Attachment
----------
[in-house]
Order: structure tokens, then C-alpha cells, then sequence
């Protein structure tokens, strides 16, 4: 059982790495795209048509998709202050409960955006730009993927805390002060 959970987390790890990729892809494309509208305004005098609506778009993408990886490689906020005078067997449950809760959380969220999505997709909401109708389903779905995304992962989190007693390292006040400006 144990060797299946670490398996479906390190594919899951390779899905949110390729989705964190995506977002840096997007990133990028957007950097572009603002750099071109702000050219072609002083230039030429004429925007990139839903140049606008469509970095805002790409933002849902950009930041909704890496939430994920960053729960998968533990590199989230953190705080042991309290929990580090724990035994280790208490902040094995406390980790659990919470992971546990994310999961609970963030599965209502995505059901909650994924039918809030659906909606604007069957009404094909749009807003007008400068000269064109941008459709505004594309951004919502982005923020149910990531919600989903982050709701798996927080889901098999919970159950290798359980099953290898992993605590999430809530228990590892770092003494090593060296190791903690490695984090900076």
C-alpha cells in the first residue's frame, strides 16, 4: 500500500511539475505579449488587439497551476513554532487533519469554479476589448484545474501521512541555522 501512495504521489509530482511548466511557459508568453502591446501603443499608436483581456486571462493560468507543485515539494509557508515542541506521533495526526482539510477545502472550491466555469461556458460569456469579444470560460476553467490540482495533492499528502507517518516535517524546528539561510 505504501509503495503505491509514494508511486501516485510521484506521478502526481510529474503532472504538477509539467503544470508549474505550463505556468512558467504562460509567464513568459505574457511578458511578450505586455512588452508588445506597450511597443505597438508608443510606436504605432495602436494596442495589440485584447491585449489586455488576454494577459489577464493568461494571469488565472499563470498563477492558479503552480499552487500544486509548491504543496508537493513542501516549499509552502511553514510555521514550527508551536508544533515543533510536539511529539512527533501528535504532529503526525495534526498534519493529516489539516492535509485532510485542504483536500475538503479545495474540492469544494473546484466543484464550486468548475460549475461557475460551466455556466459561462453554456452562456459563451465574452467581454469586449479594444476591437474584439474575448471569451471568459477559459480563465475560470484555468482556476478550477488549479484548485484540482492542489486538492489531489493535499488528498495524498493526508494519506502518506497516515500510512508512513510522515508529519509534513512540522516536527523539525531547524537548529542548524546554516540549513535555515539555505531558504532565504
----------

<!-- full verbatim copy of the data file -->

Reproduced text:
[in-house]
Order: structure tokens, then C-alpha cells, then sequence
């Protein structure tokens, strides 16, 4: 059982790495795209048509998709202050409960955006730009993927805390002060 959970987390790890990729892809494309509208305004005098609506778009993408990886490689906020005078067997449950809760959380969220999505997709909401109708389903779905995304992962989190007693390292006040400006 144990060797299946670490398996479906390190594919899951390779899905949110390729989705964190995506977002840096997007990133990028957007950097572009603002750099071109702000050219072609002083230039030429004429925007990139839903140049606008469509970095805002790409933002849902950009930041909704890496939430994920960053729960998968533990590199989230953190705080042991309290929990580090724990035994280790208490902040094995406390980790659990919470992971546990994310999961609970963030599965209502995505059901909650994924039918809030659906909606604007069957009404094909749009807003007008400068000269064109941008459709505004594309951004919502982005923020149910990531919600989903982050709701798996927080889901098999919970159950290798359980099953290898992993605590999430809530228990590892770092003494090593060296190791903690490695984090900076």
C-alpha cells in the first residue's frame, strides 16, 4: 500500500511539475505579449488587439497551476513554532487533519469554479476589448484545474501521512541555522 501512495504521489509530482511548466511557459508568453502591446501603443499608436483581456486571462493560468507543485515539494509557508515542541506521533495526526482539510477545502472550491466555469461556458460569456469579444470560460476553467490540482495533492499528502507517518516535517524546528539561510 505504501509503495503505491509514494508511486501516485510521484506521478502526481510529474503532472504538477509539467503544470508549474505550463505556468512558467504562460509567464513568459505574457511578458511578450505586455512588452508588445506597450511597443505597438508608443510606436504605432495602436494596442495589440485584447491585449489586455488576454494577459489577464493568461494571469488565472499563470498563477492558479503552480499552487500544486509548491504543496508537493513542501516549499509552502511553514510555521514550527508551536508544533515543533510536539511529539512527533501528535504532529503526525495534526498534519493529516489539516492535509485532510485542504483536500475538503479545495474540492469544494473546484466543484464550486468548475460549475461557475460551466455556466459561462453554456452562456459563451465574452467581454469586449479594444476591437474584439474575448471569451471568459477559459480563465475560470484555468482556476478550477488549479484548485484540482492542489486538492489531489493535499488528498495524498493526508494519506502518506497516515500510512508512513510522515508529519509534513512540522516536527523539525531547524537548529542548524546554516540549513535555515539555505531558504532565504